1,000 ETH for a GIF? This new DeFi portal pays huge sums of money for memes

In 2017, CryptoKitties was one of the most popular applications on Ethereum – digital works of art that could be traded and bred in search of rarer creatures.

The idea behind these on-chain kitties was that you could use them to show that they had a certain character, much like people with wealth who flaunt their art collection.

While the importance of the CryptoKitties quickly declined after the Bitcoin and Altcoin markets peaked in late 2017 and early 2018, the circle appears to be coming full circle with another round of Ethereum- based digital art .

Rarible Gaining Pace – Crypto Influencers Share Their „Artwork“

Over the past few weeks, both crypto Twitter influencers and artists involved in the crypto space have gotten heavily involved in Rarible – a digital marketplace where creators can issue and then distribute non-fungible tokens and receive commissions.

One of the platform’s biggest sponsors is „BlueKirby,“ the pseudonymized sponsor of Yearn.finance known for their hilarious interactions with the DeFi room. He sold a work of art created by “Wrong Nebula” for 100 ETH, in which DeFi images were transferred to a painting of the Last Supper.

According to Messari , Rarible has reached a point where the company has handled over $ 5 million in sales this month – well above its $ 2,300 in June.

Much of the recent hype surrounding Rarible appears to be related to the RARI token being distributed to users of the platform.

Rarible isn’t the only platform for NFTs. There are other projects like MEME and Makersplace that act as platforms for users to shape and distribute digital art.

Just a short term meme?

While the NFTs now have the wind in their sails, a pseudonymous crypto-commentator and DeFi analyst posits that it may just be a short-term „meme“.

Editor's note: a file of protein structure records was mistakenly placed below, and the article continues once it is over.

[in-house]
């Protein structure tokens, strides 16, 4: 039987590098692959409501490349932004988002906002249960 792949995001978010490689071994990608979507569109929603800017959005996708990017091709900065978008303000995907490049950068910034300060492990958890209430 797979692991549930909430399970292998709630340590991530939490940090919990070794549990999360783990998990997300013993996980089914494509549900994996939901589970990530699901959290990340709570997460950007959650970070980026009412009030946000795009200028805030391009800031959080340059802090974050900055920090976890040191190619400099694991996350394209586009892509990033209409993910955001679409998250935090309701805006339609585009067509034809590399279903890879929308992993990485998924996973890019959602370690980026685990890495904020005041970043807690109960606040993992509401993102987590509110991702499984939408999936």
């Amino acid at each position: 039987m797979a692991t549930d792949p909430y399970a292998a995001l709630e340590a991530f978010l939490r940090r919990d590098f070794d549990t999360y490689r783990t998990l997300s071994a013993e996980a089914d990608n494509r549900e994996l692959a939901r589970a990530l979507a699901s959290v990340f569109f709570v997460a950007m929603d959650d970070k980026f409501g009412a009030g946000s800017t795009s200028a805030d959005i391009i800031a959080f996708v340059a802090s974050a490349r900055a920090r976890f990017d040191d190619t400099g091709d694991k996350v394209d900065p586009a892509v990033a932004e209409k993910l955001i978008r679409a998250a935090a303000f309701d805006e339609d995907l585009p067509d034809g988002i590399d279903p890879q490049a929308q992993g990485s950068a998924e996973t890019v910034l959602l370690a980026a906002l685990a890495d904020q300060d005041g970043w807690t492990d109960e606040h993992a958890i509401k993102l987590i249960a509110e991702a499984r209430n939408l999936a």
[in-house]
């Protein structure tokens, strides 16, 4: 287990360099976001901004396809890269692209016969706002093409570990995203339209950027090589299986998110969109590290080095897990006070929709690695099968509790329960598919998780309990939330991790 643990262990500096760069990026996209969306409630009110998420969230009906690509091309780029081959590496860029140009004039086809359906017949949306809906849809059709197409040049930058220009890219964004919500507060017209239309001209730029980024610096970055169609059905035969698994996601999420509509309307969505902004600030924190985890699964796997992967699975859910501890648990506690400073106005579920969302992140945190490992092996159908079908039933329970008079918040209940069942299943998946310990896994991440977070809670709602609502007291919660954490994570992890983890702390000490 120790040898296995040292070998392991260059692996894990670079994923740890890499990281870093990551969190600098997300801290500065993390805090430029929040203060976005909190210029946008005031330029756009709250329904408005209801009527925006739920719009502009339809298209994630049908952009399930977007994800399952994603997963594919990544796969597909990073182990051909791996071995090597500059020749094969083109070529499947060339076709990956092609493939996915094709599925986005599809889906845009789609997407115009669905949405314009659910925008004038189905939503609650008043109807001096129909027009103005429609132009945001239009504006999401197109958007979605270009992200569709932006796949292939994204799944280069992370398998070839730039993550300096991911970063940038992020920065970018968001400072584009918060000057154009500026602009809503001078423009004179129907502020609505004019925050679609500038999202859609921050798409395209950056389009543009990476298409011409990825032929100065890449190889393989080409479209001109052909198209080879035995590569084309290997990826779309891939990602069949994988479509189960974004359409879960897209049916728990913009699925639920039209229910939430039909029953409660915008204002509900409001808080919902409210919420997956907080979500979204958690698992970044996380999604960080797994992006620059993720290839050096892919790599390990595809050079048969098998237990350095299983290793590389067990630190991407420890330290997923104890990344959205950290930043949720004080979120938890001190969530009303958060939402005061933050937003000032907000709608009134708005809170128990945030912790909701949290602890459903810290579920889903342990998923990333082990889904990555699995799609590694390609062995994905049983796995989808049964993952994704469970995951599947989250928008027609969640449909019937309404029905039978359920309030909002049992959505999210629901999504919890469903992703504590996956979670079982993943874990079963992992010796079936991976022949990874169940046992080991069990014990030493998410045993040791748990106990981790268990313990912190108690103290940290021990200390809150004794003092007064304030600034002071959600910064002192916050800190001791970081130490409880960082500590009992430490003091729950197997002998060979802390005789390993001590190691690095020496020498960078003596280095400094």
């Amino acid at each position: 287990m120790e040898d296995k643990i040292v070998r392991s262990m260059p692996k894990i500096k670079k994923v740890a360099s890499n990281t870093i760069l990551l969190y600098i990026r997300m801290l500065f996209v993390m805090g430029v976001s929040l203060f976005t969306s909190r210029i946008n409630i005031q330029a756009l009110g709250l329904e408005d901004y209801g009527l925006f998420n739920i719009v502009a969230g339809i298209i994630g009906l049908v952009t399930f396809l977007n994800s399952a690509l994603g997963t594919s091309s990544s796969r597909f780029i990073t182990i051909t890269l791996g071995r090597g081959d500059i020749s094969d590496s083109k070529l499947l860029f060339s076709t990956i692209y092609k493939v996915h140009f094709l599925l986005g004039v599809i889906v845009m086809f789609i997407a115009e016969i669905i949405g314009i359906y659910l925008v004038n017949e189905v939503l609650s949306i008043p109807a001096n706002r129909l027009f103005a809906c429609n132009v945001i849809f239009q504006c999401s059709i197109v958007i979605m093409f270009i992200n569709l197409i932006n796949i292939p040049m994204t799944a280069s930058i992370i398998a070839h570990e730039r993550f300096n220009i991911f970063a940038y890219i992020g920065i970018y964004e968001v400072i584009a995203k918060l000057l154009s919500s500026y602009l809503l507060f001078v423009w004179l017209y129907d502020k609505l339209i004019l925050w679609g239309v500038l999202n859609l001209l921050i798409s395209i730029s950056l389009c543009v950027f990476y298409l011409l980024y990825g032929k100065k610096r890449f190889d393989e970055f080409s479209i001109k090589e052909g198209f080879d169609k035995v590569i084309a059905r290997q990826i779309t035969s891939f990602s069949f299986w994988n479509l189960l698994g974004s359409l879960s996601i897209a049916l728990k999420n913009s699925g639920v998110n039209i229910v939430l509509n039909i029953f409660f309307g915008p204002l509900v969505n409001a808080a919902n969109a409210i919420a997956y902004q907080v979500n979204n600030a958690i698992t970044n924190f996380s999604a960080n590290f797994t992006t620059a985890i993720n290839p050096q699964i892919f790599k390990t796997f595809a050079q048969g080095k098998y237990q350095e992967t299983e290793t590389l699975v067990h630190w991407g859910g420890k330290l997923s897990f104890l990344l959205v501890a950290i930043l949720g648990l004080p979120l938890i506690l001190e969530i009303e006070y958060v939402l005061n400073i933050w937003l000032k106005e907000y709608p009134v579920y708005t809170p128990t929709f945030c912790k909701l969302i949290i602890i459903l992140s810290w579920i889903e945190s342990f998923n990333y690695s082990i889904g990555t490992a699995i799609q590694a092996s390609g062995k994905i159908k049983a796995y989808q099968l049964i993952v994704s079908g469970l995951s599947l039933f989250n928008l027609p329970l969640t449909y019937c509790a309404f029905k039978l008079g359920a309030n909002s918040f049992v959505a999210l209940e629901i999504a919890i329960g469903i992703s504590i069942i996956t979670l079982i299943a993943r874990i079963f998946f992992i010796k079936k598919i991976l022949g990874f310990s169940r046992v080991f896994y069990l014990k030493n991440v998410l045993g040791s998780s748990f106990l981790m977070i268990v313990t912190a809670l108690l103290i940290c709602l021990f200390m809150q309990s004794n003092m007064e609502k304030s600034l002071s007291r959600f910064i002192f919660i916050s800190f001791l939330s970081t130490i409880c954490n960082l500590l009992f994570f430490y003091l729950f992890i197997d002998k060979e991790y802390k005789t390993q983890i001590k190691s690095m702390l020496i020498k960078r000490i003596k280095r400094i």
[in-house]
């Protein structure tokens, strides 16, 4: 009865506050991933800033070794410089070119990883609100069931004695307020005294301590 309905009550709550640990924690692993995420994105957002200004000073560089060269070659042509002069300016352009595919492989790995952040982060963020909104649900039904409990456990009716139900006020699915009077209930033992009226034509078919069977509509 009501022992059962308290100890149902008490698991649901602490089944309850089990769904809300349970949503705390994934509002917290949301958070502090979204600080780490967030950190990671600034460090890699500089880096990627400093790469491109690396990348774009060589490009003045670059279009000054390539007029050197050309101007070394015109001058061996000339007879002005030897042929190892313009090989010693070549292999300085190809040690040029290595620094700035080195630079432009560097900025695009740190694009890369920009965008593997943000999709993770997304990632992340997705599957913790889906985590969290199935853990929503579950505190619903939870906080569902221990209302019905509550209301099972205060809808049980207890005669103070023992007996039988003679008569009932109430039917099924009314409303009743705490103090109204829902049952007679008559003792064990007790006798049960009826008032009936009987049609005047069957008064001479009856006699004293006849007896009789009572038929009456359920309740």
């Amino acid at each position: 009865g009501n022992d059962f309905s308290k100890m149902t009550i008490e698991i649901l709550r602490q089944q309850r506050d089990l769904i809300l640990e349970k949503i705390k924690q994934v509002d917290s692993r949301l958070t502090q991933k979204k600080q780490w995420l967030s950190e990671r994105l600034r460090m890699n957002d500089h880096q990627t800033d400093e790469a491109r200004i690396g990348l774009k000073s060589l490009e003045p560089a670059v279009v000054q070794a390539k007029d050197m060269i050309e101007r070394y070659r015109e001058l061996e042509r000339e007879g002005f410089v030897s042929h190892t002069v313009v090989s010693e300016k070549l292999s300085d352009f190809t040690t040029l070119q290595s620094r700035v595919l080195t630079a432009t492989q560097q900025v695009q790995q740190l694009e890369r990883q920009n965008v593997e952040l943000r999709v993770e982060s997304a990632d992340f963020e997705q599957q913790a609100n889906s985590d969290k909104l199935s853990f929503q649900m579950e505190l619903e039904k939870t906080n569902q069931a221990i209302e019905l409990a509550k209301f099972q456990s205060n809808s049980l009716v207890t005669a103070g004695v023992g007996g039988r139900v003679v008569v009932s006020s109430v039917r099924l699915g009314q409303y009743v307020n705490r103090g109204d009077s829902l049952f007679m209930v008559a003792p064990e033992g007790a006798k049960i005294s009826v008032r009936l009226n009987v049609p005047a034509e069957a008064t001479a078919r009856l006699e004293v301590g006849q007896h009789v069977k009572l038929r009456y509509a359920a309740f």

He has the Tweet below on September 19 published and commented on how quickly the tide has changed in the Cryptography and especially DeFi lately.

There was the hype about the rebasing of coins, which triggered a 5,000 percent increase – first in Ampleforth, then at Forks and Based. This quickly subsided, leading to corrections to AMPL and other tokens.

Polkadot-based projects like Polkaswap and others gained traction due to the high transaction fees and slow transaction times of the Ethereum network.

Farming projects like Kimchi, HotdogSwap, and obscure food coins could spread quickly as they offered obscene yields for short periods of time.

And now here we are, with the NFTs.

A key theme running through all of these trends is: They only lasted for a short time – and after the money stopped flowing, income and returns in each of these subsectors quickly became depleted.

To illustrate how quickly these trends have come and gone, the AMPL spike was in late July – basically no time at all in a macro market cycle.

That’s not to say the NFTs are the next food coins. What the trader is saying is that in this market cycle, DeFi investors are apparently inclined to throw in the gun if there are signs of a better investment opportunity – even if that means giving up a fundamentally viable idea.